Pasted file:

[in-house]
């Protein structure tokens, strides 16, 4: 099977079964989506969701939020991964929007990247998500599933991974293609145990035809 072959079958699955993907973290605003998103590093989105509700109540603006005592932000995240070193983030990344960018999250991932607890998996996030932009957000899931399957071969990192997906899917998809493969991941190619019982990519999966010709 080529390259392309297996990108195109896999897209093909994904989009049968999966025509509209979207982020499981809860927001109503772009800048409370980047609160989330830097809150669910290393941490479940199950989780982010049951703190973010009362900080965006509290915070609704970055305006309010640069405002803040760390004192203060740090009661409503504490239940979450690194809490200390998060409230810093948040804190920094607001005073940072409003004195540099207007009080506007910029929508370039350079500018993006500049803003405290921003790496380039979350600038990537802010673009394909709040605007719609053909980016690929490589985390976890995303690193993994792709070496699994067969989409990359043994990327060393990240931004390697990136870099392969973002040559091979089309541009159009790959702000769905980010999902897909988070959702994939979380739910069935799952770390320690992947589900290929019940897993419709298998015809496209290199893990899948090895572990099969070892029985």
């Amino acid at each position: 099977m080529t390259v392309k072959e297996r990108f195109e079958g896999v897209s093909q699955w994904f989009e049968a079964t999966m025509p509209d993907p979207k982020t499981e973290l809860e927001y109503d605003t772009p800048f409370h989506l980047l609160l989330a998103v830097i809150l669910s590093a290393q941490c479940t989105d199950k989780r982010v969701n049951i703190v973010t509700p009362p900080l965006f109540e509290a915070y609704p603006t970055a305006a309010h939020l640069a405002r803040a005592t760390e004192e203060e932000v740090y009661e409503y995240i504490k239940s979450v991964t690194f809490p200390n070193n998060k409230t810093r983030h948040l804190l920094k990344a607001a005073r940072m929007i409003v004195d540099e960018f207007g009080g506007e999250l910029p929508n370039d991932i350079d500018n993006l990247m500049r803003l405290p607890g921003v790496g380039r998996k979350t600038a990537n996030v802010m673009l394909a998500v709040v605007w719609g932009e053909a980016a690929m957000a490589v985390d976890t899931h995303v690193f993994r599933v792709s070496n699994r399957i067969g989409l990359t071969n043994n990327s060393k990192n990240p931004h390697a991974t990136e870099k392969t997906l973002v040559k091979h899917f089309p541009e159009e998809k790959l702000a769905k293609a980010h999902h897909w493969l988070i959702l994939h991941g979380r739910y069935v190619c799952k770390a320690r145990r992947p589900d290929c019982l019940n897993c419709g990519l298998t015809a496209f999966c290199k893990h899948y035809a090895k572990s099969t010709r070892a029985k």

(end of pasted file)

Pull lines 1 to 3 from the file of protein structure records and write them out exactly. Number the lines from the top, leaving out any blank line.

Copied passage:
[in-house]
């Protein structure tokens, strides 16, 4: 099977079964989506969701939020991964929007990247998500599933991974293609145990035809 072959079958699955993907973290605003998103590093989105509700109540603006005592932000995240070193983030990344960018999250991932607890998996996030932009957000899931399957071969990192997906899917998809493969991941190619019982990519999966010709 080529390259392309297996990108195109896999897209093909994904989009049968999966025509509209979207982020499981809860927001109503772009800048409370980047609160989330830097809150669910290393941490479940199950989780982010049951703190973010009362900080965006509290915070609704970055305006309010640069405002803040760390004192203060740090009661409503504490239940979450690194809490200390998060409230810093948040804190920094607001005073940072409003004195540099207007009080506007910029929508370039350079500018993006500049803003405290921003790496380039979350600038990537802010673009394909709040605007719609053909980016690929490589985390976890995303690193993994792709070496699994067969989409990359043994990327060393990240931004390697990136870099392969973002040559091979089309541009159009790959702000769905980010999902897909988070959702994939979380739910069935799952770390320690992947589900290929019940897993419709298998015809496209290199893990899948090895572990099969070892029985």
């Amino acid at each position: 099977m080529t390259v392309k072959e297996r990108f195109e079958g896999v897209s093909q699955w994904f989009e049968a079964t999966m025509p509209d993907p979207k982020t499981e973290l809860e927001y109503d605003t772009p800048f409370h989506l980047l609160l989330a998103v830097i809150l669910s590093a290393q941490c479940t989105d199950k989780r982010v969701n049951i703190v973010t509700p009362p900080l965006f109540e509290a915070y609704p603006t970055a305006a309010h939020l640069a405002r803040a005592t760390e004192e203060e932000v740090y009661e409503y995240i504490k239940s979450v991964t690194f809490p200390n070193n998060k409230t810093r983030h948040l804190l920094k990344a607001a005073r940072m929007i409003v004195d540099e960018f207007g009080g506007e999250l910029p929508n370039d991932i350079d500018n993006l990247m500049r803003l405290p607890g921003v790496g380039r998996k979350t600038a990537n996030v802010m673009l394909a998500v709040v605007w719609g932009e053909a980016a690929m957000a490589v985390d976890t899931h995303v690193f993994r599933v792709s070496n699994r399957i067969g989409l990359t071969n043994n990327s060393k990192n990240p931004h390697a991974t990136e870099k392969t997906l973002v040559k091979h899917f089309p541009e159009e998809k790959l702000a769905k293609a980010h999902h897909w493969l988070i959702l994939h991941g979380r739910y069935v190619c799952k770390a320690r145990r992947p589900d290929c019982l019940n897993c419709g990519l298998t015809a496209f999966c290199k893990h899948y035809a090895k572990s099969t010709r070892a029985k």